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Handleman Finds RFID Yields Positive Results for Retailers and CPG Makers

The product distributor is embarking on two upcoming Wal-Mart-related pilots, one involving a video game maker, the other a supplier of health and beauty products.
By Mary Catherine O'Connor
Nov 29, 2007The Handleman Co., a retail category manager and product distributor based in Troy, Mich., has devoted significant time and resources over the past three years toward employing RFID technology to help improve its supply chain and in-store merchandizing services to its customers, most of which are in the media and entertainment industry (see Handleman Deploys RFID for Supply-Chain, Internal Benefits). That work is starting to pay off, and Handleman's customers—both retailers and consumer goods manufacturers—are starting to see positive results, according to the company's senior VP and CIO, Khaled Haram, speaking to attendees at this week's RFID Journal LIVE! Canada 2007 conference in Toronto.

Haram described two upcoming pilot projects that will take place in select Wal-Mart stores. For the first trial, video game maker Crave Entertainment has hired Handleman to deploy and manage a two-week program to track a new product promotion—a video game made for Nintendo's Wii system—beginning Dec. 1. Crave hopes RFID will enable it to verify that the game has arrived at test stores and been placed on the sales floor according to schedule, and that each display is consistently stocked with product. The game manufacturer expects the information to boost sales of the promoted product by up to 19 percent at the test stores.

Crave is currently working with Handleman to place EPC Gen 2 tags on cases of the new games, as well as the promotional display sent to each store, in which the items will be displayed. Handleman will work with Crave to collect case and pallet tag reads from Wal-Mart's Retail Link extranet. The system will read the tags from the cases and display as they are received at the test stores, and as they are brought onto the sales floor.

Haram says the second pilot, a six-week project Handleman is conducting for an unnamed supplier of health and beauty products, will begin Dec. 3. "When we first met with this [health and beauty products] company," Haram told attendees, "they said they had a 98 percent in-stock rate, which is unusually high."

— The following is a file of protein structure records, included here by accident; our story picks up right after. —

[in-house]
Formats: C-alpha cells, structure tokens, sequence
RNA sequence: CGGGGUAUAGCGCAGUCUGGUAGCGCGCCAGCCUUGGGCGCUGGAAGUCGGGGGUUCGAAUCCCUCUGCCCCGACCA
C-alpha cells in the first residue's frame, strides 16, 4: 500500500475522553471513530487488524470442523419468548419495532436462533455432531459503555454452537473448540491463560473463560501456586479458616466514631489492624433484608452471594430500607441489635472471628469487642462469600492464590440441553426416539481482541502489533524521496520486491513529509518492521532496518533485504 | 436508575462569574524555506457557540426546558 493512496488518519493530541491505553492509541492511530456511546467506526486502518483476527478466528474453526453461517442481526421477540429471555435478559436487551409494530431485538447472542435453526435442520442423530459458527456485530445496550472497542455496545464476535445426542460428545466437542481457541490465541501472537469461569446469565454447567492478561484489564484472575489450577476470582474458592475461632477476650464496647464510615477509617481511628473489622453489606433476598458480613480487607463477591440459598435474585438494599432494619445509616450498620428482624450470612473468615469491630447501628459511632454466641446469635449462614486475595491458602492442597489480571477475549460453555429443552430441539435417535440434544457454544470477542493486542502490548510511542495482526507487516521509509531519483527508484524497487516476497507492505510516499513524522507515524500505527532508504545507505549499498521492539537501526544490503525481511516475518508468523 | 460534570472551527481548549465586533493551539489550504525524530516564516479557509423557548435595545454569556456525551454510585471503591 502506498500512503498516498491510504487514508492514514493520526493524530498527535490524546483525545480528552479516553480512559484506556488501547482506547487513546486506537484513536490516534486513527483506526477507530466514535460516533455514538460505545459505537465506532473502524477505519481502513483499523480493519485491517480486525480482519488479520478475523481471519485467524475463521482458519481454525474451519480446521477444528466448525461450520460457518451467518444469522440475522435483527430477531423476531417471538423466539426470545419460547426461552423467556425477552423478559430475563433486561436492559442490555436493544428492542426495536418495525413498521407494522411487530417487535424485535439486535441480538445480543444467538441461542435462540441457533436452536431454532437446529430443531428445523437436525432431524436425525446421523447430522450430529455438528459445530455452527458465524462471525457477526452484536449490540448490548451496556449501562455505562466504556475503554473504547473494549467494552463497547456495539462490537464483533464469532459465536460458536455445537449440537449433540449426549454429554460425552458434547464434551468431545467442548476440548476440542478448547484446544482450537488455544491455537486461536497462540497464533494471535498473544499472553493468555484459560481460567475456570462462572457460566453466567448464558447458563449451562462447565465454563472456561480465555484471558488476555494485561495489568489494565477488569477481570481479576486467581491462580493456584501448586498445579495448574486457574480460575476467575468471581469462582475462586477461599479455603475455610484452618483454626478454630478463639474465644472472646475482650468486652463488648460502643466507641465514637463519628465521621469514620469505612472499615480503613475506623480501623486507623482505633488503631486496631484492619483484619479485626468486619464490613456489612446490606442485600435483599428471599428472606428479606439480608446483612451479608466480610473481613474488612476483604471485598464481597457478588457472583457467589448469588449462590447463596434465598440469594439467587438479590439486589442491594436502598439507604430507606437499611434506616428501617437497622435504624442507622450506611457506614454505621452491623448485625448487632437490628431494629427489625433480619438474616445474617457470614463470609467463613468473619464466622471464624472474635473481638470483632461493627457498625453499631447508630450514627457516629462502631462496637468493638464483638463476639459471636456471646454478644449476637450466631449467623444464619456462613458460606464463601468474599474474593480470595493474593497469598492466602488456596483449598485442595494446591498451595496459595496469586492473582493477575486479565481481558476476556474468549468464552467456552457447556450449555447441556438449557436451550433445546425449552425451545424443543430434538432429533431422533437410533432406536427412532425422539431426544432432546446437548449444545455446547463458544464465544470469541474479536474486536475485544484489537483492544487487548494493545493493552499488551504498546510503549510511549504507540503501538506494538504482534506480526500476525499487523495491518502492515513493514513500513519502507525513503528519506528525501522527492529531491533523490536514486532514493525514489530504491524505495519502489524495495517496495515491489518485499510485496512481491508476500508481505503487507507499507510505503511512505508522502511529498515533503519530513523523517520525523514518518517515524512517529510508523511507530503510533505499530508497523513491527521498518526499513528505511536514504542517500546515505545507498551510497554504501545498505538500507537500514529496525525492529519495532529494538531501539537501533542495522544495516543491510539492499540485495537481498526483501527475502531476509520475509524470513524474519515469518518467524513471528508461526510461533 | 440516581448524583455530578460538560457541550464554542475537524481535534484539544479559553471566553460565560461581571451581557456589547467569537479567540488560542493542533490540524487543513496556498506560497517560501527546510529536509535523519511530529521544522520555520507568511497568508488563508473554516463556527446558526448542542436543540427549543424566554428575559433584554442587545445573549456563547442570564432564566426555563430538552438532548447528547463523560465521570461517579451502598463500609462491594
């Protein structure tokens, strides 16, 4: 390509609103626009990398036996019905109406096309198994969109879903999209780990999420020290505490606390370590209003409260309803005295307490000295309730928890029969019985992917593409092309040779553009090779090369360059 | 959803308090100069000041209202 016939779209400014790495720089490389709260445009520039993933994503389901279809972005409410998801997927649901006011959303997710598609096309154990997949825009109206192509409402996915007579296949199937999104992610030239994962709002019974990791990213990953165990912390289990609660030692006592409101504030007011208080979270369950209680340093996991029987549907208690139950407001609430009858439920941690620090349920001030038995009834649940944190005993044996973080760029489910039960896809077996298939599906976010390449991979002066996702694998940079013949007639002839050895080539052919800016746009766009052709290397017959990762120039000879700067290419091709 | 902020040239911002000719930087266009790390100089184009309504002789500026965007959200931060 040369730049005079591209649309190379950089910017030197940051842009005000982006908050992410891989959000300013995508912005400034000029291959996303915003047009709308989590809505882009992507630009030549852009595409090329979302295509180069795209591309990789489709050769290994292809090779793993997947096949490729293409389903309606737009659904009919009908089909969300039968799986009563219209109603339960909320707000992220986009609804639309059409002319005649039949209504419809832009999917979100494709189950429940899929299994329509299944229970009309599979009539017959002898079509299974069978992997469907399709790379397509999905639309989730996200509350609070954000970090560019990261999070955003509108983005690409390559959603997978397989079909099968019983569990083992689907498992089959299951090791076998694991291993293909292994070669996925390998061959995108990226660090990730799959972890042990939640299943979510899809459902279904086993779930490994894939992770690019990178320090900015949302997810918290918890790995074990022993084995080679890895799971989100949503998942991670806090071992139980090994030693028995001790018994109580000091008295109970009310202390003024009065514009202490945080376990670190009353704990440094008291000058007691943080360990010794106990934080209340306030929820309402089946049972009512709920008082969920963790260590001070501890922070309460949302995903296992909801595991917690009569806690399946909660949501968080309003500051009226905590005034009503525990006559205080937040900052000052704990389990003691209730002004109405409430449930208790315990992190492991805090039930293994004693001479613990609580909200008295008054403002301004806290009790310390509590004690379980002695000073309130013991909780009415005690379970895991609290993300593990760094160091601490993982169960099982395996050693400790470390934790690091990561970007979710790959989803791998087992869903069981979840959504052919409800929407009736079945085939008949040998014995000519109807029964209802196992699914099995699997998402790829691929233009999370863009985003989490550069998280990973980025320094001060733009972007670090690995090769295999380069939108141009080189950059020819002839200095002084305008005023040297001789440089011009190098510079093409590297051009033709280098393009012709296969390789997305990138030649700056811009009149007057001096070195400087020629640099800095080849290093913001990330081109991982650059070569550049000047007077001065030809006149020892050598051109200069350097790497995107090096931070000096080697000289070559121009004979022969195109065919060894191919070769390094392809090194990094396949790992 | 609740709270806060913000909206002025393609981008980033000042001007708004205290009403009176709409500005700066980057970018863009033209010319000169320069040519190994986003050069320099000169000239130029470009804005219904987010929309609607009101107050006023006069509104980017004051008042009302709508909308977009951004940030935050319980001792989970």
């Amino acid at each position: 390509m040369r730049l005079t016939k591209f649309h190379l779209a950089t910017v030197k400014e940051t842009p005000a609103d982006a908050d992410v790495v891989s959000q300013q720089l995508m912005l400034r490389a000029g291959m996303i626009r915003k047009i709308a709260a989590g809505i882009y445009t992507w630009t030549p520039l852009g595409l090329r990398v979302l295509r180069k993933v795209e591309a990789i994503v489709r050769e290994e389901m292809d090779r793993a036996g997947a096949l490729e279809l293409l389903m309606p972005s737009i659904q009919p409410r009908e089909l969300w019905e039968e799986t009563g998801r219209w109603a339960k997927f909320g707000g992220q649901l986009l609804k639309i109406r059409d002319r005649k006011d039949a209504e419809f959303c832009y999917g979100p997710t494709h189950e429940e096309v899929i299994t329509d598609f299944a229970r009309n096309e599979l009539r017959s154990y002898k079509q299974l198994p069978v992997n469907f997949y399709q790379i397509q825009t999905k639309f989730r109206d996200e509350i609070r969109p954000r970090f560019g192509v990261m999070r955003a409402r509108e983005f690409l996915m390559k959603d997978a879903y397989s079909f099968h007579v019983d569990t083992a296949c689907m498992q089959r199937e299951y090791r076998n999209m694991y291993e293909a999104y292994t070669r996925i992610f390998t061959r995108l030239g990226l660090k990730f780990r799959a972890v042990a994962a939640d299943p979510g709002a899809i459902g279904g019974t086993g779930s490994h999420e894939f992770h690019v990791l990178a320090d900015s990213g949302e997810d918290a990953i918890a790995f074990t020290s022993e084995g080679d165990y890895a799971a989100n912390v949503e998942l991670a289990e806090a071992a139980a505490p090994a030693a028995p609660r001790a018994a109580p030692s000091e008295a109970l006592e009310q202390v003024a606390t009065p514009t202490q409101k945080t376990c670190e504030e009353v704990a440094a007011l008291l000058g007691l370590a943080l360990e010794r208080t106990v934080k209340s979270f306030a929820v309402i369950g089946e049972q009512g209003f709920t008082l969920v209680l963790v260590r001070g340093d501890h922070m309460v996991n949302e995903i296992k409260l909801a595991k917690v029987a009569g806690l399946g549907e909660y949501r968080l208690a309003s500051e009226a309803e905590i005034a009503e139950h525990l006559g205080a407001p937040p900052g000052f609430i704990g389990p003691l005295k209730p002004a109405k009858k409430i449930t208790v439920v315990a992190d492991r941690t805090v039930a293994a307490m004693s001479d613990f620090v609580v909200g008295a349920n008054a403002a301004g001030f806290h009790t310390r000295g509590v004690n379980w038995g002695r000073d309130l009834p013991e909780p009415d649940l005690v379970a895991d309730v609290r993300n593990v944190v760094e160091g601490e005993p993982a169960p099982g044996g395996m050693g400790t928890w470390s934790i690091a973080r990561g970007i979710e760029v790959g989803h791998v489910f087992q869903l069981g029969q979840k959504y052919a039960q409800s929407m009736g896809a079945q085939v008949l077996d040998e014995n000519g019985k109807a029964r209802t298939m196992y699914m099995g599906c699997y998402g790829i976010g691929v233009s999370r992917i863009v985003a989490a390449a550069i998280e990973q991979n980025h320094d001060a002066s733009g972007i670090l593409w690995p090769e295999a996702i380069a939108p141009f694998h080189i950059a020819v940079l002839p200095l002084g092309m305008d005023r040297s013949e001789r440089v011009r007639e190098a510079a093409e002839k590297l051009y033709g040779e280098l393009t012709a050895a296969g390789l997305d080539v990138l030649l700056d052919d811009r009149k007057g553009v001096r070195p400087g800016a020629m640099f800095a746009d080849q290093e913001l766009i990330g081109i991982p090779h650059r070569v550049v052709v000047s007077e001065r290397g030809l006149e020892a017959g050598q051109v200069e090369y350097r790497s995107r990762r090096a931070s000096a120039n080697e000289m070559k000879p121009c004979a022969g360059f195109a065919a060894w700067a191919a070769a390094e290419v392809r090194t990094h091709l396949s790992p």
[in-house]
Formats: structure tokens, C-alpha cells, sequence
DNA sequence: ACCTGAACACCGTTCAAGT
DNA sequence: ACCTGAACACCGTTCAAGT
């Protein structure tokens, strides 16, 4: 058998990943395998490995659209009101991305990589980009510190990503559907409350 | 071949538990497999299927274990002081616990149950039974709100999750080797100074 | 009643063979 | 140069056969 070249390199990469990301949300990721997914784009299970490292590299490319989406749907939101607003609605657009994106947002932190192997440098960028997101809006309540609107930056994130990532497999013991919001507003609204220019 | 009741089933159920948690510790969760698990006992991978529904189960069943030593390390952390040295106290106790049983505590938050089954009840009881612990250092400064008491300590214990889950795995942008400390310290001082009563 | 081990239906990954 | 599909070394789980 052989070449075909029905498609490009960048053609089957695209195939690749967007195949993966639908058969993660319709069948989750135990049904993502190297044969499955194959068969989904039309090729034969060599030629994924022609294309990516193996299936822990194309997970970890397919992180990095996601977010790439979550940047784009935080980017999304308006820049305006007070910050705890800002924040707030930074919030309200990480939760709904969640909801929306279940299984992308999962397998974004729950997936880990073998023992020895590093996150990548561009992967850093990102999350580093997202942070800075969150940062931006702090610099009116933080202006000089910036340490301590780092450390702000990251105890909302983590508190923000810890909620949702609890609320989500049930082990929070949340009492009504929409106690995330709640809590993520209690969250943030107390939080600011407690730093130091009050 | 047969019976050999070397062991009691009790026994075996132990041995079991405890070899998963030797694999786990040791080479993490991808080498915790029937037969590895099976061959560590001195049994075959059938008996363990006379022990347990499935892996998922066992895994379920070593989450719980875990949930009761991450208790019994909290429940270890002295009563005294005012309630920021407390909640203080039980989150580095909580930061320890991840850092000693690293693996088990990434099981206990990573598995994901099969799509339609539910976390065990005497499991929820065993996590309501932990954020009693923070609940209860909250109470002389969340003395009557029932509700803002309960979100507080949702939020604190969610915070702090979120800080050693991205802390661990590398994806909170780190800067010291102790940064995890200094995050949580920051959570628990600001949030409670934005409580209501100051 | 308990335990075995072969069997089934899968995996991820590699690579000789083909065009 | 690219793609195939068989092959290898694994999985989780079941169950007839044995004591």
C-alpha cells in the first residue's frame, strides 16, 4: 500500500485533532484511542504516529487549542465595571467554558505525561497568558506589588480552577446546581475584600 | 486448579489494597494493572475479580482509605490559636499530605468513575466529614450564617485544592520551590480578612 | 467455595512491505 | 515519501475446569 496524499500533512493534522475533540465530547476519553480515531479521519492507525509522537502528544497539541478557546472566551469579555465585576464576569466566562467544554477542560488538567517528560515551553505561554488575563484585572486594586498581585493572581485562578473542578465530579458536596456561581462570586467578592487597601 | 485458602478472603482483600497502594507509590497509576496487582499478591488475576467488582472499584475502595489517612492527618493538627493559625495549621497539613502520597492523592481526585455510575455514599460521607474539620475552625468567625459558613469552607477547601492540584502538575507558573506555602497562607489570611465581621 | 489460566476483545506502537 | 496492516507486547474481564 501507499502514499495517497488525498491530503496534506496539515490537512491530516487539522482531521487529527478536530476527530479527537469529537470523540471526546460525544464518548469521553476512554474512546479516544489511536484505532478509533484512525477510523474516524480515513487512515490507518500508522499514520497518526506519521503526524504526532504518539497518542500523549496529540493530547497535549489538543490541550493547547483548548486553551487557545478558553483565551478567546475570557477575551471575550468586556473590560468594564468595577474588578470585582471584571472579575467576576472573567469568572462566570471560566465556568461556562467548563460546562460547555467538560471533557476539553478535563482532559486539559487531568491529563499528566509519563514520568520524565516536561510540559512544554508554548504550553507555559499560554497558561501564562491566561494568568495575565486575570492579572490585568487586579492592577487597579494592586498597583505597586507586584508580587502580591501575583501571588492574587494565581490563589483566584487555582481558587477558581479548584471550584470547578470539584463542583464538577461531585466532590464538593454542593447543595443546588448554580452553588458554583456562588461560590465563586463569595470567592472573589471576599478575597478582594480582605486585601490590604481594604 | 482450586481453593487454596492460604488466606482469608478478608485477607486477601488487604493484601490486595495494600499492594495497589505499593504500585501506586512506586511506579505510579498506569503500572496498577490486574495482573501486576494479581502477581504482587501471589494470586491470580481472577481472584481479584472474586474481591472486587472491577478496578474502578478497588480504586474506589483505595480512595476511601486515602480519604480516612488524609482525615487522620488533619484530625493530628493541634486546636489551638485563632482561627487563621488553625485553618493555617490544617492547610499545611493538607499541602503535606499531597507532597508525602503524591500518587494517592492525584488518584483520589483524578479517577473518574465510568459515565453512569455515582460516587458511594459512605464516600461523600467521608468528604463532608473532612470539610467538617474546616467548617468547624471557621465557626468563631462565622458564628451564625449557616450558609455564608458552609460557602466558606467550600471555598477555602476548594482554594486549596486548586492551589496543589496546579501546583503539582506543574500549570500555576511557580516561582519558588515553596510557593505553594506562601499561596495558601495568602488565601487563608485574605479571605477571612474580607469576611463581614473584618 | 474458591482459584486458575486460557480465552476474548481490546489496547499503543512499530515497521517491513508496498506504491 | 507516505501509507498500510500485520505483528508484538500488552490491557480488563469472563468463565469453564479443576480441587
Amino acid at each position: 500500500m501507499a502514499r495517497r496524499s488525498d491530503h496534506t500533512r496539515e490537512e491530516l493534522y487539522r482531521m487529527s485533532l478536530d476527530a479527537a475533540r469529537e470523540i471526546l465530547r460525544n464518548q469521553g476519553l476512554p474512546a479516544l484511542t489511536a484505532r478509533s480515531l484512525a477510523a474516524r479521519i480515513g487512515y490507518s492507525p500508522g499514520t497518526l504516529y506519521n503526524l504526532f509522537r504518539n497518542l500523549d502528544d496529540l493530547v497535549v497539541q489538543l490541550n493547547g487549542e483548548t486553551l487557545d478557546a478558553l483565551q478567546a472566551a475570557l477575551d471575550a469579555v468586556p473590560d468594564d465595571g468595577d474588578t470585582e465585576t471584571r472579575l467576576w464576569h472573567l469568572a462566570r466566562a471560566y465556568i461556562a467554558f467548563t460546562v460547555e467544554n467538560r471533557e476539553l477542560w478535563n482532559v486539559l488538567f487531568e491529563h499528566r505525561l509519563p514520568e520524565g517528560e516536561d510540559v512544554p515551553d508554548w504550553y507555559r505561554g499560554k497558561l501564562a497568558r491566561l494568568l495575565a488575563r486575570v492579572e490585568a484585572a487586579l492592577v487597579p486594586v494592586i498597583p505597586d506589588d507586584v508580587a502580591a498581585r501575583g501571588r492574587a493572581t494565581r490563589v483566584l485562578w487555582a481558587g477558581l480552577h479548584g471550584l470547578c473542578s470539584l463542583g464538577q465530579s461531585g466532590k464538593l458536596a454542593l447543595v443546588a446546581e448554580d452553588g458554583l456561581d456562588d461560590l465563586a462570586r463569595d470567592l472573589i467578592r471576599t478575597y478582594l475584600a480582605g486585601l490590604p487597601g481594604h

After Handleman performed store audits of the company's products, however, it found that the percentage of its products in stock at the stores was less than 98 percent. This discrepancy was due to the company's reliance on in-stock reporting based on the inventory on record rather than physical inventory levels. Based on this audit, the manufacturer decided to move forward with a pilot to determine if RFID could be used to help keep store shelves better stocked.

The pilot Handleman will perform for the manufacturer, Haram said, will involve a small number of high-value goods, priced at $20 to $50 apiece. To comply with Wal-Mart's RFID initiative, the manufacturer is already putting EPC Gen 2 tags on cases of the stock-keeping units (SKUs) to be tracked in the pilot. Handleman merchandisers will add item-level tags to the products once they reach the four test stores involved in the pilot. They will then utilize a handheld interrogator to inventory the tagged items on the store shelves, three times weekly throughout the six-week pilot, to ensure the products are available to customers.

For each pilot, Handleman will monitor the stock levels of the same SKUs at four control stores, where none of the cases, promotional displays or items will be tagged. Handleman is partnering with EPCsolutions, a provider of RFID middleware, to provide the software that will be used to commission EPCs and associate them with SKUs, as well as generate out-of-stock and promotional inventory reports.
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